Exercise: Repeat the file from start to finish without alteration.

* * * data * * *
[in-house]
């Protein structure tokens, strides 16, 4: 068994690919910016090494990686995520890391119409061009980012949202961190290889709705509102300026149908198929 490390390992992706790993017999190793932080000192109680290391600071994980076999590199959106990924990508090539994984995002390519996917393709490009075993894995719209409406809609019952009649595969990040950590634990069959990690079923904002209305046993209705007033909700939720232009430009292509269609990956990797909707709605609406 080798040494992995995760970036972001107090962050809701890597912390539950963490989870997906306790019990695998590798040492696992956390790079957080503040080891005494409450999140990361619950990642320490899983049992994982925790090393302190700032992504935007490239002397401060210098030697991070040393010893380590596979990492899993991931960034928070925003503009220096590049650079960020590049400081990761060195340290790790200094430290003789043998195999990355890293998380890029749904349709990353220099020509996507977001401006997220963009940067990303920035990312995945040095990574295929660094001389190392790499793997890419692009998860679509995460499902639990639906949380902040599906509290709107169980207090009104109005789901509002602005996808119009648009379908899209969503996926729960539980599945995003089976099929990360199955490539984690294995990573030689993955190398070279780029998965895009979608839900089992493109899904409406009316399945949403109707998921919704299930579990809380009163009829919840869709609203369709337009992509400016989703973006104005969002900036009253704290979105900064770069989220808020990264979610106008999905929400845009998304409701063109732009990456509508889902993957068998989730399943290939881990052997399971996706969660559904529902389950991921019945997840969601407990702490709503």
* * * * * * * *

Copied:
[in-house]
């Protein structure tokens, strides 16, 4: 068994690919910016090494990686995520890391119409061009980012949202961190290889709705509102300026149908198929 490390390992992706790993017999190793932080000192109680290391600071994980076999590199959106990924990508090539994984995002390519996917393709490009075993894995719209409406809609019952009649595969990040950590634990069959990690079923904002209305046993209705007033909700939720232009430009292509269609990956990797909707709605609406 080798040494992995995760970036972001107090962050809701890597912390539950963490989870997906306790019990695998590798040492696992956390790079957080503040080891005494409450999140990361619950990642320490899983049992994982925790090393302190700032992504935007490239002397401060210098030697991070040393010893380590596979990492899993991931960034928070925003503009220096590049650079960020590049400081990761060195340290790790200094430290003789043998195999990355890293998380890029749904349709990353220099020509996507977001401006997220963009940067990303920035990312995945040095990574295929660094001389190392790499793997890419692009998860679509995460499902639990639906949380902040599906509290709107169980207090009104109005789901509002602005996808119009648009379908899209969503996926729960539980599945995003089976099929990360199955490539984690294995990573030689993955190398070279780029998965895009979608839900089992493109899904409406009316399945949403109707998921919704299930579990809380009163009829919840869709609203369709337009992509400016989703973006104005969002900036009253704290979105900064770069989220808020990264979610106008999905929400845009998304409701063109732009990456509508889902993957068998989730399943290939881990052997399971996706969660559904529902389950991921019945997840969601407990702490709503």